• This event is a SIGNING only. Senator Davis will not give a public talk.
  • Tickets are required to join the signing line.
  • Tickets are available to purchase in-store and via bookpeople.com
  • Tickets cost as much as the price of one copy of Forgetting to Be Afraid plus tax.
  • Each ticket grants access to the signing line for ONE person and will be exchanged for ONE signed copy of Forgetting to Be Afraid at the signing table the day of the event.
  • There is a limit of one ticket/book per person.
  • The line for the signing will form first come, first served the day of the event.
  • Books will not be personalized.
  • Photos will not be allowed at the signing table.
  • No memorabilia will be signed at this event.
  • No talk, no photos, no personalization. It’s like it’s a privilege to be in the same room as her. And if I know Bookpeople, plenty of autographed copies will be available the next day for purchase, sans ticket.

    I know for a fact that such rules were not in place for signings there by Neil Gaiman or Neal Stephenson (both of whom, I’d estimate, are considerably more famous that Wendy Davis). Indeed, the “no personalization/no photo” rules were not even in place for Hillary Clinton’s signing there.

    Why does a failing gubernatorial candidate merit more high-and-mighty treatment than a former Secretary of State, First Lady and losing Presidential candidate?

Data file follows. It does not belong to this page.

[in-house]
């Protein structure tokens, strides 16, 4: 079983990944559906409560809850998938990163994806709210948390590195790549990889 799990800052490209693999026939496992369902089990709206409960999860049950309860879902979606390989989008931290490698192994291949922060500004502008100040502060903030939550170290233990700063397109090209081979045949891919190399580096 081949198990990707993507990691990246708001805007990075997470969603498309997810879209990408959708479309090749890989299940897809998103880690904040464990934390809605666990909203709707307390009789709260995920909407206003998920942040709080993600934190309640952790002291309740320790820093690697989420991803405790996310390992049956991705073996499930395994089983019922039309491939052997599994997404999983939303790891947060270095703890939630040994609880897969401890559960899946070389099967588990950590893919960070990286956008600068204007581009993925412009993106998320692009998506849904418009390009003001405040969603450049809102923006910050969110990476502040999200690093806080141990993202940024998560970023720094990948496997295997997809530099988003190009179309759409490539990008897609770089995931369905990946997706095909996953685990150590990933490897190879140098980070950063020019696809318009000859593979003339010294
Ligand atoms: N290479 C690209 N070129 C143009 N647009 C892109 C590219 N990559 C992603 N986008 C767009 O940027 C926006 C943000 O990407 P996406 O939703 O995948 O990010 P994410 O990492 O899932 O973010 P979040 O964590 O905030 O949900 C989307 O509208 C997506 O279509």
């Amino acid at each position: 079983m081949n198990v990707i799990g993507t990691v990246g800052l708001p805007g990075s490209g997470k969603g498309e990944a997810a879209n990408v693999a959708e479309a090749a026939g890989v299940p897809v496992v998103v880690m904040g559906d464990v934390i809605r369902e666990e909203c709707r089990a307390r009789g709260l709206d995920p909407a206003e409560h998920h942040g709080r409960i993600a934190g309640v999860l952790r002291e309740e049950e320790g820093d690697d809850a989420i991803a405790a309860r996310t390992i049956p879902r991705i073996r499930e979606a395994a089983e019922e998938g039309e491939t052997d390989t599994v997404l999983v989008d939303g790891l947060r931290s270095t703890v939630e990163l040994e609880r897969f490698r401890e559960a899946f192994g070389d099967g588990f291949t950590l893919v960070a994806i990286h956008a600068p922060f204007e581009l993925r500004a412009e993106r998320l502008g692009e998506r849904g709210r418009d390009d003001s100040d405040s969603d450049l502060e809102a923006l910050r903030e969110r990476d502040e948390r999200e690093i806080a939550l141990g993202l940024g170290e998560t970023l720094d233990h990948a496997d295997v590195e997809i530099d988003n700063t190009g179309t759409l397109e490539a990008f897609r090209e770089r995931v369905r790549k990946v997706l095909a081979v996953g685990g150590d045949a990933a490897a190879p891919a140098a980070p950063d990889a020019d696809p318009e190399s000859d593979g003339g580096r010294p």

If I had to guess, it would be that her handlers are scared to death she’ll make a gaffe…

    Raining on the Viking Women Warrior Parade

    Wednesday, September 10th, 2014

    Last week a story made the rounds claiming that a new archeological examination of graves showed almost as many female Viking warriors as male Viking warriors.

    There’s just one tiny problem with these claims: they’re bunk..

    This paper absolutely does not conclude that these women were warriors, or that the army had an even split of male and female fighters:

    These results, six female Norse migrants and seven male, should caution against assuming that the great majority of Norse migrants were male, despite the other forms of evidence suggesting the contrary.

    Note the use of the word “migrants,” not “warriors” or “fighters.”

    So this is a case of feminists taking good science and turning it into bad reporting by distorting what the original paper actually said.

    An academic reading the actual paper comes to the same conclusion: “Whenever we read second hand information, it is essential that rather than instantly spreading what may be misleading information, that we try to discover if it’s accurate first.”

    Eric S. Raymond expands on the theme:

    Reality is, at least where pre-gunpowder weapons are involved, viciously sexist….